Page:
One of the most enjoyable aspects of teaching art history to college students is presenting to them an artist or work of art with which they have been long familiar, perhaps Michelangelo and his famous Pietà or Marcel Duchamp and his infamous Fountain, and opening it up to reveal something they hadn’t noticed, taking it out of their familiar categories and re-enchanting it.
So from time to time I will try to do the same here. And if there are works of art you’d like me to address, please suggest them in the comments section.
Our first profile is the French Impressionist Claude Monet (1840-1926).
We love Monet’s paintings: charming scenes of nineteenth century Parisian life, sun-drenched depictions of picnics, regattas, weekend walks, sunsets and sunrises, and those adorable haystacks. We delight in the messy and bright-colored brushstrokes that suddenly come together in a delightful image. Reproductions of these paintings adorn greeting cards, decorate walls of waiting rooms, and fill college dorm rooms. And thousands flock to museums to see the paintings themselves. This was not the case in Monet’s day. He was derided by critics as an “impressionist,” who had the gall to exhibit his barely legible paint-smeared sketches as finished paintings. And one critic claimed that these paintings looked like Monet simply threw paint on the canvas.
Monet revolutionized landscape painting by killing it. Its traditional function was to serve as a backdrop for historical and religious narratives. The artist would travel to Italy and fill a notebook with drawings of trees, hills, and other geographical features, which he would spend the rest of his career incorporating into his landscape paintings. With their “Italianate” flora and fauna, these paintings evoked a timeless golden age. Monet, on the other hand, took his easel out into the Parisian countryside and painted what he saw.
Rather than serve as stage sets for heroic narratives from classical literature or the Bible, Monet’s landscapes celebrated the everyday experience of nineteenth century bourgeois Parisian life. He was excoriated by critics and colleagues because his subjects were not worthy of Art, the goal of which was to represent the timeless essence of the Good, the True, and the Beautiful.
In contrast, when Monet left the controlled environs of his studio and dragged his canvases and paints into the countryside, he went to battle with the shadows, with the temporal, the ephemeral, transitory, and local. Monet, not Thomas Kinkade, is the painter of light. Whether a bouquet of flowers, a couple enjoying a picnic, or a haystack, Monet was concerned with depicting his subject as constituted by light—but that light was ever changing.
Monet painted dozens and dozens of haystacks in 1891. He was fascinated by their change in appearance at different times of the day and at different times throughout the year. These seemingly charming paintings of a rural French countryside are in reality knock-down-drag-out bare-knuckled fistfights with light. And they are battles that Monet always lost. To paint the play of light on haystacks in the morning or at dusk is to paint a subject that never stood still. Every painting of the haystacks is a painting of a subject that disappeared right before his eyes. The quick brushstrokes that we see on these canvases is evidence of Monet’s urgency, his desperation to beat the clock.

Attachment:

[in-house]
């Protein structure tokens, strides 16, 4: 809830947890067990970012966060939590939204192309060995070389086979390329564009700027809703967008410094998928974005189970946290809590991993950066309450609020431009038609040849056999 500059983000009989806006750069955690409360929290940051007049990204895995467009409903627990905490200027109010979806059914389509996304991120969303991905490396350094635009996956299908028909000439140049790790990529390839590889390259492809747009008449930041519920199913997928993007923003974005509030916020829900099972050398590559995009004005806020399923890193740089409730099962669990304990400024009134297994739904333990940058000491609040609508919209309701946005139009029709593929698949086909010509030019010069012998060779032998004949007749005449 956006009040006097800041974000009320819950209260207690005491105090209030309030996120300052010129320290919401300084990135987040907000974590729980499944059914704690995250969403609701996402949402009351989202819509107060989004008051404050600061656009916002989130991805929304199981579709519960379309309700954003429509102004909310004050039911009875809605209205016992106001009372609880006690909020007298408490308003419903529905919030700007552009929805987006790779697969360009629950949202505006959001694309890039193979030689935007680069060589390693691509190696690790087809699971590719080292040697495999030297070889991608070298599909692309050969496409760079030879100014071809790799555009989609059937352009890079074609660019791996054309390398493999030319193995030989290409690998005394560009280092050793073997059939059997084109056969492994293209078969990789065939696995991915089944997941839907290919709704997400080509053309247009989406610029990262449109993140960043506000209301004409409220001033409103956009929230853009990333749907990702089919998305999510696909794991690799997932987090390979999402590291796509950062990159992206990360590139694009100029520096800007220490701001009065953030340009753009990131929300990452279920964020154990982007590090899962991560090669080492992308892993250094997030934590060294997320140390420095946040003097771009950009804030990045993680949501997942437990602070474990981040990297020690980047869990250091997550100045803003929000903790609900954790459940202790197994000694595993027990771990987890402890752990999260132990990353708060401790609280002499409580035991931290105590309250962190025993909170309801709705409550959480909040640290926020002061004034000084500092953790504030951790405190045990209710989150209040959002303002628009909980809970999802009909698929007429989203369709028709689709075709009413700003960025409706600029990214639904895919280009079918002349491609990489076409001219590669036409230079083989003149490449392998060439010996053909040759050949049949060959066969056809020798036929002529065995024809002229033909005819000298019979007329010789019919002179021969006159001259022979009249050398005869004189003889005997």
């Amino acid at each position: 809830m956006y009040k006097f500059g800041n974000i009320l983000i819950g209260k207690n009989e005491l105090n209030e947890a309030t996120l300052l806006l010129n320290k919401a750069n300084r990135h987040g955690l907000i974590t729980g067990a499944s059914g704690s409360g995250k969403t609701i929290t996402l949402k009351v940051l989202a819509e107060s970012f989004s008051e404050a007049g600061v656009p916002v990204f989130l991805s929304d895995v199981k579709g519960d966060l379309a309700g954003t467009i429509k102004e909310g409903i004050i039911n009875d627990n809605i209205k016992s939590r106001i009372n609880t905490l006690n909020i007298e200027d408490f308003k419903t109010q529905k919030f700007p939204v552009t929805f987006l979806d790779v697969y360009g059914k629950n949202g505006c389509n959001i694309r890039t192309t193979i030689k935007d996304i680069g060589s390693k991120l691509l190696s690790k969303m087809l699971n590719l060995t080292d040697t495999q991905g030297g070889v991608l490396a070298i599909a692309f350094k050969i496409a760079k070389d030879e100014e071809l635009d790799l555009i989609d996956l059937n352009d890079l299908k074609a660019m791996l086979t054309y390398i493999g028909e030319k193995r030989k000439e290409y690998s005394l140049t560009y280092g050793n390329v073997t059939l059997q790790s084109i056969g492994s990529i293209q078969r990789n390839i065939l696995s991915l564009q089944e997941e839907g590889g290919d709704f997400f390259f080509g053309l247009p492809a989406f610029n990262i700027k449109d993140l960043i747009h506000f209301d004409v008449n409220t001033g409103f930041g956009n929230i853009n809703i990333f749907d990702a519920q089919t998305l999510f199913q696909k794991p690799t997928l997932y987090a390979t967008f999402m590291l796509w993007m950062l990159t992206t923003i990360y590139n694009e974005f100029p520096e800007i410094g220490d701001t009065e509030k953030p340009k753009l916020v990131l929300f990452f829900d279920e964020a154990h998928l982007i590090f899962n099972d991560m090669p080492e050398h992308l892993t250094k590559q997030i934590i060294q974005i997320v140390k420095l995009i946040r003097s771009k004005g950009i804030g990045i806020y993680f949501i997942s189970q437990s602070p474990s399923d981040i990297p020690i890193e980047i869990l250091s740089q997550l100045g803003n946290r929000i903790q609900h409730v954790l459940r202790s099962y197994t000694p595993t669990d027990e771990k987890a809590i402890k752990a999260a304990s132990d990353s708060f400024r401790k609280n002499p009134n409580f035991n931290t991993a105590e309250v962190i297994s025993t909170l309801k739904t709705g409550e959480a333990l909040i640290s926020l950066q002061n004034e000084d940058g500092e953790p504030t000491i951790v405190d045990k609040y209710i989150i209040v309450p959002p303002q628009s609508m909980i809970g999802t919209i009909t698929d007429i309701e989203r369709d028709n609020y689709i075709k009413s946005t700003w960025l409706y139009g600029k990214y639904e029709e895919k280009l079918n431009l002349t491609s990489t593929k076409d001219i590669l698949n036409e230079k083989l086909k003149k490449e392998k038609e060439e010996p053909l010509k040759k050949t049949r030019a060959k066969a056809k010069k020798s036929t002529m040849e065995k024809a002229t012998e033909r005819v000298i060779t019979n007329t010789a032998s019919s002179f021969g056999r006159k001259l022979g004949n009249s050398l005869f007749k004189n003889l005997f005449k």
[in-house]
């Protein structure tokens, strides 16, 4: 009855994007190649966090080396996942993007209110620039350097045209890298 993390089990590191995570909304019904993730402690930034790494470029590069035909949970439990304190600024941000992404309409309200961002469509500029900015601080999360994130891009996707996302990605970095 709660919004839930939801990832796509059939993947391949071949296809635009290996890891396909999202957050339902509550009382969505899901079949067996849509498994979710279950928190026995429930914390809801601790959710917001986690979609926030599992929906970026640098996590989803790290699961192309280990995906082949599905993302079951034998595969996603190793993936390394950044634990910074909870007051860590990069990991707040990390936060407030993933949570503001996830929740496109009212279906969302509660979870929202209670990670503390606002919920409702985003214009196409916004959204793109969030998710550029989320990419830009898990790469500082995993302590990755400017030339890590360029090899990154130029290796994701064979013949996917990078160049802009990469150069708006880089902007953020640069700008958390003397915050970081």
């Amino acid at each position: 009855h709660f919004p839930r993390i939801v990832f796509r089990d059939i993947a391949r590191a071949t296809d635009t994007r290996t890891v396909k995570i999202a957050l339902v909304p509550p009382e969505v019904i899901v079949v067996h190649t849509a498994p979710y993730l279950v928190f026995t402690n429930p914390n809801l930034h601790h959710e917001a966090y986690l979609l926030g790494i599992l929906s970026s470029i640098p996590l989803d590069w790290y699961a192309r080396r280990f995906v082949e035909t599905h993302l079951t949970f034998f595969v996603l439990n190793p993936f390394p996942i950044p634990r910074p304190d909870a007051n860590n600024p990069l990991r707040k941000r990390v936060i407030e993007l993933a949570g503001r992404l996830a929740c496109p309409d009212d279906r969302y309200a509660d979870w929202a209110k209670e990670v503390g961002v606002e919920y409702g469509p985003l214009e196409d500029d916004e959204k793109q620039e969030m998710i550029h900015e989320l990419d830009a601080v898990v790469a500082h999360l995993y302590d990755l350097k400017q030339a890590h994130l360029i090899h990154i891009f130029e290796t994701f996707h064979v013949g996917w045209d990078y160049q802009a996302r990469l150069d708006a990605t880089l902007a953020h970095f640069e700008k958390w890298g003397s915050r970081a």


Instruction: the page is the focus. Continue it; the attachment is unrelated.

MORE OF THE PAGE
Each painting of these haystacks, then, is a failure, for it it incapable ultimately of “capturing,” of rendering its subject in its essence. Painting can only offer a glimpse, a fragment, a part of the haystack as it emergences and ultimately disappears through time. Rather than depict triumphantly the Good, the True, and the Beautiful, Monet’s humble haystacks (like all of his canvases), celebrate their own weakness, failure, and inability to grasp the magic of the natural world, the glow of our experiences of the world, which are always tempered by our realization that this moment will never return. Monet’s intention was to exhibit all of his haystack paintings together, as a single expression of his failure to capture the haystack, to freeze time. For the first time in the western tradition, painting was defined by what it couldn’t do, by its weakness.
To stand in front of a painting by Monet is to be reminded that even through death, loss, and brokenness the world still crackles with the electricity of wonder and astonishment. It is to be reminded that even as it all passes away, and death awaits, that that painting of a haystack, that little failure in paint, is a good gift to us, and in a million different ways we receive it and understand it as such.
And so it seems that even in their weakness and failure—in the limp that these paintings bear after their struggle with light and time—they nevertheless endure, persist, and persevere. They even seem to whisper defiantly, “Not so.” This is not the end.
These paintings of haystacks (and perhaps all great painting) bear witness to the hope that if all is passing away, perhaps brokenness and death will as well.